• Thank you for your thoughts! I have first marked your answer as "correct" as it expresses quite clearly what I feel. I do not mind hardship, I've lived through pretty bad episodes of financial problems and existential fears and my Buddhist practice did indeed help me to stop worrying about material matters. And your phrase nails it: I don't mind times of difficulties but I cannot live with perpetual gloom. As for my mom: I would like to believe that she would come strengthened from such a challenge and maybe able to finally live a life of her own and I think I might indeed be helping...
    – tigrefurry
    Feb 27, 2018 at 20:10
  • ... her to achieve that. What makes me a bit more confident is the thought that in two or three years from now we might be able to look back on it and realize that this extreme situation was for the better. I don't know and Ajahn Brahm, who I admire very much, once stated that it is moot to speculate about the future since the future is likely to turn out completely different from what we imagine. Still, I hope for it to be that way.
    – tigrefurry
    Feb 27, 2018 at 20:21
  • By the way: Sorry - I took the "correct" marker away from your answer again, because there cannot be a right or wrong answer to my initial post. Still, your answer has encouraged me. Thank you!
    – tigrefurry
    Feb 27, 2018 at 20:22
  • 1
    You're welcome @tigrefurry - I know I did not quite open the new world with this answer, but as the Buddha said (paraphrasing), the teaching is taught for the sake of achieving certainty, so if certainty is all I give, that's good enough result for me.
    – Andriy Volkov
    Feb 27, 2018 at 22:25

I'm not sure that "you have to".

Do you have a choice about it?

  • If so, you don't have to -- you can choose to, if you want to.
  • If not, you don't have to -- it's not you doing it, it's just the way things are.

Also I'm not sure about "announcement". That means you're making a decision (by yourself), and announcing the decision after the decision is made.

Might it be better if your mum participates in the decision-making? "Mum, I feel I'll end up in hospital if I stay here; going home was like waking up from a bad dream; what do you think I should do? What should you do? What's best for us, can we compromise? How do you find it here, are you making friends?" and so on.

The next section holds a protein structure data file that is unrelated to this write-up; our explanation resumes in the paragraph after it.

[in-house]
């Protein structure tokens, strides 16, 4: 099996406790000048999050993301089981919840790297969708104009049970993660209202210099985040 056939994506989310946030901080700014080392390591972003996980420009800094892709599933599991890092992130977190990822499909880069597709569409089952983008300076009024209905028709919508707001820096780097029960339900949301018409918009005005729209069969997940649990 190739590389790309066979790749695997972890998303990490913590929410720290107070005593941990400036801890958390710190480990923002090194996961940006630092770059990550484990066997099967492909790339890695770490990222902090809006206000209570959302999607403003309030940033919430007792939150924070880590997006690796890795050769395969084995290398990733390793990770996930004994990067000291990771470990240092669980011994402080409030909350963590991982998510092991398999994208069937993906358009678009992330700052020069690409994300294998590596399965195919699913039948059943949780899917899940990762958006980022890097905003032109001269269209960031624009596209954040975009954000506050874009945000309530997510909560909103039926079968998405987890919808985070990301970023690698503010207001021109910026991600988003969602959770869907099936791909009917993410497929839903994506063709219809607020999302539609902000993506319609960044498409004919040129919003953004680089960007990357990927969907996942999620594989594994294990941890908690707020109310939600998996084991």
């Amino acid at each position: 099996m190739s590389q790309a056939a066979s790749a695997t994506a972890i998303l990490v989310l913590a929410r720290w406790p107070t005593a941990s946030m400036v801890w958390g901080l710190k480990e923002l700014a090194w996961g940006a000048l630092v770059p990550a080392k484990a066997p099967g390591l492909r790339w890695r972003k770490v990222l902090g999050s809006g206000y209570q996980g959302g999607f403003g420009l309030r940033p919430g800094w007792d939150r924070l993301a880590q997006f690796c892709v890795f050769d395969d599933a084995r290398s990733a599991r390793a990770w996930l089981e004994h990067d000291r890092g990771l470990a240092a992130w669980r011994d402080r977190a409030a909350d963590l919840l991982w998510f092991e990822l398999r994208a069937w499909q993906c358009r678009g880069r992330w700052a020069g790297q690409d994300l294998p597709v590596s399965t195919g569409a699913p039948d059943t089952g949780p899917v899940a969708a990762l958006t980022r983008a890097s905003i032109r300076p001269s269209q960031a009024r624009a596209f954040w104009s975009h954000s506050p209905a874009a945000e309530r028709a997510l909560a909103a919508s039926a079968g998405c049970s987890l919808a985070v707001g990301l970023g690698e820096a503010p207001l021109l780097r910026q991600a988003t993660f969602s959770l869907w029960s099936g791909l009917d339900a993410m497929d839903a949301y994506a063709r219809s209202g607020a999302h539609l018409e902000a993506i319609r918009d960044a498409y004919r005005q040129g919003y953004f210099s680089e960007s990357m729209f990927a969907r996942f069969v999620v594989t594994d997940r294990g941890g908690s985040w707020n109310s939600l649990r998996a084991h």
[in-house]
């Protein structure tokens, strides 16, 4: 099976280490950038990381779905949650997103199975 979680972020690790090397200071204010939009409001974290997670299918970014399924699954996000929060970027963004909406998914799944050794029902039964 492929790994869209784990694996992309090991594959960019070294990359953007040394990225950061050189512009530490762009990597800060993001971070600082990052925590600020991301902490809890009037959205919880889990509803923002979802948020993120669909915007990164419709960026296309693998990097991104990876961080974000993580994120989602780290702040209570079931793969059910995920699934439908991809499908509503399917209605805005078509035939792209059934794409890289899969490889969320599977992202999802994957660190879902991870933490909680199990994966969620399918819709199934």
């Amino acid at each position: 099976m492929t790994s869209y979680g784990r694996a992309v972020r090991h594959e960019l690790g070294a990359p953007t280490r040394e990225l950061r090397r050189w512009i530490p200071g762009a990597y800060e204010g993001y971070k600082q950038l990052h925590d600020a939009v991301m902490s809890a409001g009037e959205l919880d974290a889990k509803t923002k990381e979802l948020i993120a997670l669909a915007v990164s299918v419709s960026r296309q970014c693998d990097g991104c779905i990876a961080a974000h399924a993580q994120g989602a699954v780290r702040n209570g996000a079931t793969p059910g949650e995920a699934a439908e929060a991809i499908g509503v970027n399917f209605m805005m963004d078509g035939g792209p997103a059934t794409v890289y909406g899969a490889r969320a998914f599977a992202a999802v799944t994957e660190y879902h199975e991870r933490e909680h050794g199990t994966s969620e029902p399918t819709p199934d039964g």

It may be that she wants whatever is best for you: and so, all you have to do is to figure out with her, discuss, what that is.

Similarly you may want what's best for her ... and these goals (best for her and best for you) aren't conflicting, because what's bad for you isn't good for her and so on.

I say this without understanding your personal relationship, but ...

Also "not coming back to her" is an extreme way to phrase it. It does take hours to drive across Germany, so if you are living at opposite ends of the country then you wouldn't see each other every day, but you might still want to visit each other for holidays or something -- and talk by phone and whatever else you want.

A lot of people live in different countries, even, and/or visit (but don't live with) their parents -- and a lot of people (parents and children) cope with that, so: a) it's maybe not extreme to ask/expect; b) there are many people with experience (role models, friends and advisers) of how to manage that.

And maybe your attachment to the old place is a bit of an attachment. I remember (and sometimes "miss") many places where I used to live. Sometimes I'm reminded of the end of chapter 80 of the Tao Te Ching, instead of thirsting for other places, to be somewhere else.

I tried asking this question, Duty to parents?, people's answers to which you might find relevant.